Author: David Cerotzke
Working on his International Harvester, David realized that being thrifty is key. This journal entry shares advice around saving old parts to compare them with their replacements. You might be surprised what you find!
Category: Journal | Tags: Mechanics International | Date: July 30, 2015 (updated: September 17, 2021)
My International is under the wrench this week. It’s getting a new exhaust system, among other things. The old assembly was totally shot, the factory exhaust had rusted out long ago and the equipment I removed was a repair made some twenty years ago by the previous owner.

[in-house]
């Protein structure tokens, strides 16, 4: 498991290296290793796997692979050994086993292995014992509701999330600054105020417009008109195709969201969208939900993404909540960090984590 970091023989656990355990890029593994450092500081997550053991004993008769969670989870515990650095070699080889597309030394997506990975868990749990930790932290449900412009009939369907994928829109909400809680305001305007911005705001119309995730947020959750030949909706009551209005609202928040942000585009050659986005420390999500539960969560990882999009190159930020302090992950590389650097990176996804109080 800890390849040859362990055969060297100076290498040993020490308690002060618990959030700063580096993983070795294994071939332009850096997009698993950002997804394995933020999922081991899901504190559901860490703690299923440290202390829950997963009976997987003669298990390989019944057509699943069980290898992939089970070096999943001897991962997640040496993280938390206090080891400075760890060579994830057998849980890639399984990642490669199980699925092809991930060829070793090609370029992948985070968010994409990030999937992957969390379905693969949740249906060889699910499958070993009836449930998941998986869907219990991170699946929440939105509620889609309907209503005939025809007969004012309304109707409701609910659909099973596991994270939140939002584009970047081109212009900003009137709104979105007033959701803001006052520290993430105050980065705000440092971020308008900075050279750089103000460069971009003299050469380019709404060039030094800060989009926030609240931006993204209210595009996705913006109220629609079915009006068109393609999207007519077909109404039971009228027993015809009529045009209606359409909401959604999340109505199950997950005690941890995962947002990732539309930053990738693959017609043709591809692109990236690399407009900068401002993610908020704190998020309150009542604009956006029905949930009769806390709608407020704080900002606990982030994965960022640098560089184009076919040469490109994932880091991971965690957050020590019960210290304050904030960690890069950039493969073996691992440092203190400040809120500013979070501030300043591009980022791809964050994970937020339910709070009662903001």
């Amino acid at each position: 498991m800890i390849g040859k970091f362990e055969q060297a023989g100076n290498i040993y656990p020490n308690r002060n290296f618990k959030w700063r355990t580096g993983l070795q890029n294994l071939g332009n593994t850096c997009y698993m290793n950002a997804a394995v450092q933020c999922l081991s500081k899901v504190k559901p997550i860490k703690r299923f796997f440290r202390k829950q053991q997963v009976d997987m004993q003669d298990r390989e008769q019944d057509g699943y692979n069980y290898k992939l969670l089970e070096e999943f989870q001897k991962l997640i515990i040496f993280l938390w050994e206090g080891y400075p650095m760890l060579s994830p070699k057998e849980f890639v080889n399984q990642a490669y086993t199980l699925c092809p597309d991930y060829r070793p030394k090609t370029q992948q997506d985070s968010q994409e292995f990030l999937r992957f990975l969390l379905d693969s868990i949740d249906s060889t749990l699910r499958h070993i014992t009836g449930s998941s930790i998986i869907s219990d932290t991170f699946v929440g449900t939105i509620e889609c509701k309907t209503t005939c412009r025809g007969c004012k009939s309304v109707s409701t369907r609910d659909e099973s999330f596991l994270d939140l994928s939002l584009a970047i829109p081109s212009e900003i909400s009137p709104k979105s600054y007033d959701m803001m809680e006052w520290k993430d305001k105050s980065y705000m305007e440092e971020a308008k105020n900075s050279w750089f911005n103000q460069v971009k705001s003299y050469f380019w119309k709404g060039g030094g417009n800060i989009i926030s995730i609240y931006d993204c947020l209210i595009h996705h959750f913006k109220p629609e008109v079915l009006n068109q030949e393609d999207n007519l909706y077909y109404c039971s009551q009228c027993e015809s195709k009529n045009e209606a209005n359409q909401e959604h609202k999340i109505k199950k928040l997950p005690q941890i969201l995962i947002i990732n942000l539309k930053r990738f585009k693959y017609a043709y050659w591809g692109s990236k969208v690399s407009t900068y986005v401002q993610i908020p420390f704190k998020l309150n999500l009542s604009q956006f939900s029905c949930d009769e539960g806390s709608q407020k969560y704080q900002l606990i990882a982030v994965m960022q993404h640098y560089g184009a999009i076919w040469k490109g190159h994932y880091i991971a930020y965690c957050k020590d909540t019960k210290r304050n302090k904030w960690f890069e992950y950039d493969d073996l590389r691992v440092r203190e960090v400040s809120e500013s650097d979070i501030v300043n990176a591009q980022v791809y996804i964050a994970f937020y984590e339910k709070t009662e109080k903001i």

I bought two new mufflers and about twenty feet of two-inch exhaust tubing: both flexible and fixed. But I realized that in order to install the new exhaust line, I would have to figure out a way to use the old mounting hardware. Rather than fabricate totally new hardware, I decided to cut out the remaining good sections of the old exhaust tubing and use them to mount the new system.
If I had taken all the old parts to the scrap yard as I had intended, this wouldn’t have been an option. The point is: thrift is the better part of ingenuity. Never scrap old parts until you can compare them with their replacements.
Supporting this point: I had initially intended to order most of these parts from an automotive website, but found that it was much more cost effective to buy locally. As it happens, I found quality parts from the auto-parts store down the road from my home, and bought everything I needed for about the price of ONE muffler on the internet (that was with free shipping too). As I said above, thrift is the better part of ingenuity.